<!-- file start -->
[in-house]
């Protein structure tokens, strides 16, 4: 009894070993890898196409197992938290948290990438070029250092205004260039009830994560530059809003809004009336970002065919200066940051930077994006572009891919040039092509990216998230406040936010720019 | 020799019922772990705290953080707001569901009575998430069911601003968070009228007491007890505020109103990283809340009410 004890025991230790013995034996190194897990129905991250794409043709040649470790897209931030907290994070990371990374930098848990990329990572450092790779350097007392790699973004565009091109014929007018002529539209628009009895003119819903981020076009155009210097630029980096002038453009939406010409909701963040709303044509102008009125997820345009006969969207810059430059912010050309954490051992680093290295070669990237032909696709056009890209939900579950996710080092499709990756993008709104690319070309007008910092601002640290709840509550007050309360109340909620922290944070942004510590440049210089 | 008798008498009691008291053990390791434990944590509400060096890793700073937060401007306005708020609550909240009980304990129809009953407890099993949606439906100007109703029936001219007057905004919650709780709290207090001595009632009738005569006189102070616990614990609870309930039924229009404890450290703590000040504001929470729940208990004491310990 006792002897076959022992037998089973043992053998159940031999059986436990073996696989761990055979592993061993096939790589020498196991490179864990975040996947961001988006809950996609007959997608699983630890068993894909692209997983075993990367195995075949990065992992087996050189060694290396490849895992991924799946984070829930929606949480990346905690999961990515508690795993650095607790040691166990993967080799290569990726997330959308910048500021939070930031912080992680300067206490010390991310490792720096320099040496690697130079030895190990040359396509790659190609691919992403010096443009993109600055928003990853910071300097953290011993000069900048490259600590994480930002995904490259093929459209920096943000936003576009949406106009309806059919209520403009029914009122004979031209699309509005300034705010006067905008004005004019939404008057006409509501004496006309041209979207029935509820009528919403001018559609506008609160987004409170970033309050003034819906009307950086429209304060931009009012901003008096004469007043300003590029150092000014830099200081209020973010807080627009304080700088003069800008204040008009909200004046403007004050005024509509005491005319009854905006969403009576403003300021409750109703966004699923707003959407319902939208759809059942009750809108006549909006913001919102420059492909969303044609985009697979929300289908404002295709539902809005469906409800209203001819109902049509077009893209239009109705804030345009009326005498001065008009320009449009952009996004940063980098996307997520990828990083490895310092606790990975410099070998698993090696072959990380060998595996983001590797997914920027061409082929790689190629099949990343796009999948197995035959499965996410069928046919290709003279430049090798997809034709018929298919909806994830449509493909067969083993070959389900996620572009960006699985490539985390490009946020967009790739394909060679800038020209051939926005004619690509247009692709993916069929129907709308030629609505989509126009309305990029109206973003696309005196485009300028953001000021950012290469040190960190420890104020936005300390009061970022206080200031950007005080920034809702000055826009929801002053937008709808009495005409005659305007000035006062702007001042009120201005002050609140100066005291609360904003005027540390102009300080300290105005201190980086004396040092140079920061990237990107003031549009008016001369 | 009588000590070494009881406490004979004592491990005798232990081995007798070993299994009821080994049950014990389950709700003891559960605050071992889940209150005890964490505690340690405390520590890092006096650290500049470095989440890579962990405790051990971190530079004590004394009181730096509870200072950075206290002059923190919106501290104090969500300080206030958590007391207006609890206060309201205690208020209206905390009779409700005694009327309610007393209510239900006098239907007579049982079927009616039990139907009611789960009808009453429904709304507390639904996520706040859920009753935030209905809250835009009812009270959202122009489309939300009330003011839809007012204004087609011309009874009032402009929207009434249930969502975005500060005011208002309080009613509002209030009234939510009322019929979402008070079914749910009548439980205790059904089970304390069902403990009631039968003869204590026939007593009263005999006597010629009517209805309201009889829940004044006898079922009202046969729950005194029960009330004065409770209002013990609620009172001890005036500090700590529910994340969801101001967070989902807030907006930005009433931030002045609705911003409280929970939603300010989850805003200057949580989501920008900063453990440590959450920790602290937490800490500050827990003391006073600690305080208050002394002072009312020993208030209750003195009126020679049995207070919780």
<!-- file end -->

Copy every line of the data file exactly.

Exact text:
[in-house]
């Protein structure tokens, strides 16, 4: 009894070993890898196409197992938290948290990438070029250092205004260039009830994560530059809003809004009336970002065919200066940051930077994006572009891919040039092509990216998230406040936010720019 | 020799019922772990705290953080707001569901009575998430069911601003968070009228007491007890505020109103990283809340009410 004890025991230790013995034996190194897990129905991250794409043709040649470790897209931030907290994070990371990374930098848990990329990572450092790779350097007392790699973004565009091109014929007018002529539209628009009895003119819903981020076009155009210097630029980096002038453009939406010409909701963040709303044509102008009125997820345009006969969207810059430059912010050309954490051992680093290295070669990237032909696709056009890209939900579950996710080092499709990756993008709104690319070309007008910092601002640290709840509550007050309360109340909620922290944070942004510590440049210089 | 008798008498009691008291053990390791434990944590509400060096890793700073937060401007306005708020609550909240009980304990129809009953407890099993949606439906100007109703029936001219007057905004919650709780709290207090001595009632009738005569006189102070616990614990609870309930039924229009404890450290703590000040504001929470729940208990004491310990 006792002897076959022992037998089973043992053998159940031999059986436990073996696989761990055979592993061993096939790589020498196991490179864990975040996947961001988006809950996609007959997608699983630890068993894909692209997983075993990367195995075949990065992992087996050189060694290396490849895992991924799946984070829930929606949480990346905690999961990515508690795993650095607790040691166990993967080799290569990726997330959308910048500021939070930031912080992680300067206490010390991310490792720096320099040496690697130079030895190990040359396509790659190609691919992403010096443009993109600055928003990853910071300097953290011993000069900048490259600590994480930002995904490259093929459209920096943000936003576009949406106009309806059919209520403009029914009122004979031209699309509005300034705010006067905008004005004019939404008057006409509501004496006309041209979207029935509820009528919403001018559609506008609160987004409170970033309050003034819906009307950086429209304060931009009012901003008096004469007043300003590029150092000014830099200081209020973010807080627009304080700088003069800008204040008009909200004046403007004050005024509509005491005319009854905006969403009576403003300021409750109703966004699923707003959407319902939208759809059942009750809108006549909006913001919102420059492909969303044609985009697979929300289908404002295709539902809005469906409800209203001819109902049509077009893209239009109705804030345009009326005498001065008009320009449009952009996004940063980098996307997520990828990083490895310092606790990975410099070998698993090696072959990380060998595996983001590797997914920027061409082929790689190629099949990343796009999948197995035959499965996410069928046919290709003279430049090798997809034709018929298919909806994830449509493909067969083993070959389900996620572009960006699985490539985390490009946020967009790739394909060679800038020209051939926005004619690509247009692709993916069929129907709308030629609505989509126009309305990029109206973003696309005196485009300028953001000021950012290469040190960190420890104020936005300390009061970022206080200031950007005080920034809702000055826009929801002053937008709808009495005409005659305007000035006062702007001042009120201005002050609140100066005291609360904003005027540390102009300080300290105005201190980086004396040092140079920061990237990107003031549009008016001369 | 009588000590070494009881406490004979004592491990005798232990081995007798070993299994009821080994049950014990389950709700003891559960605050071992889940209150005890964490505690340690405390520590890092006096650290500049470095989440890579962990405790051990971190530079004590004394009181730096509870200072950075206290002059923190919106501290104090969500300080206030958590007391207006609890206060309201205690208020209206905390009779409700005694009327309610007393209510239900006098239907007579049982079927009616039990139907009611789960009808009453429904709304507390639904996520706040859920009753935030209905809250835009009812009270959202122009489309939300009330003011839809007012204004087609011309009874009032402009929207009434249930969502975005500060005011208002309080009613509002209030009234939510009322019929979402008070079914749910009548439980205790059904089970304390069902403990009631039968003869204590026939007593009263005999006597010629009517209805309201009889829940004044006898079922009202046969729950005194029960009330004065409770209002013990609620009172001890005036500090700590529910994340969801101001967070989902807030907006930005009433931030002045609705911003409280929970939603300010989850805003200057949580989501920008900063453990440590959450920790602290937490800490500050827990003391006073600690305080208050002394002072009312020993208030209750003195009126020679049995207070919780």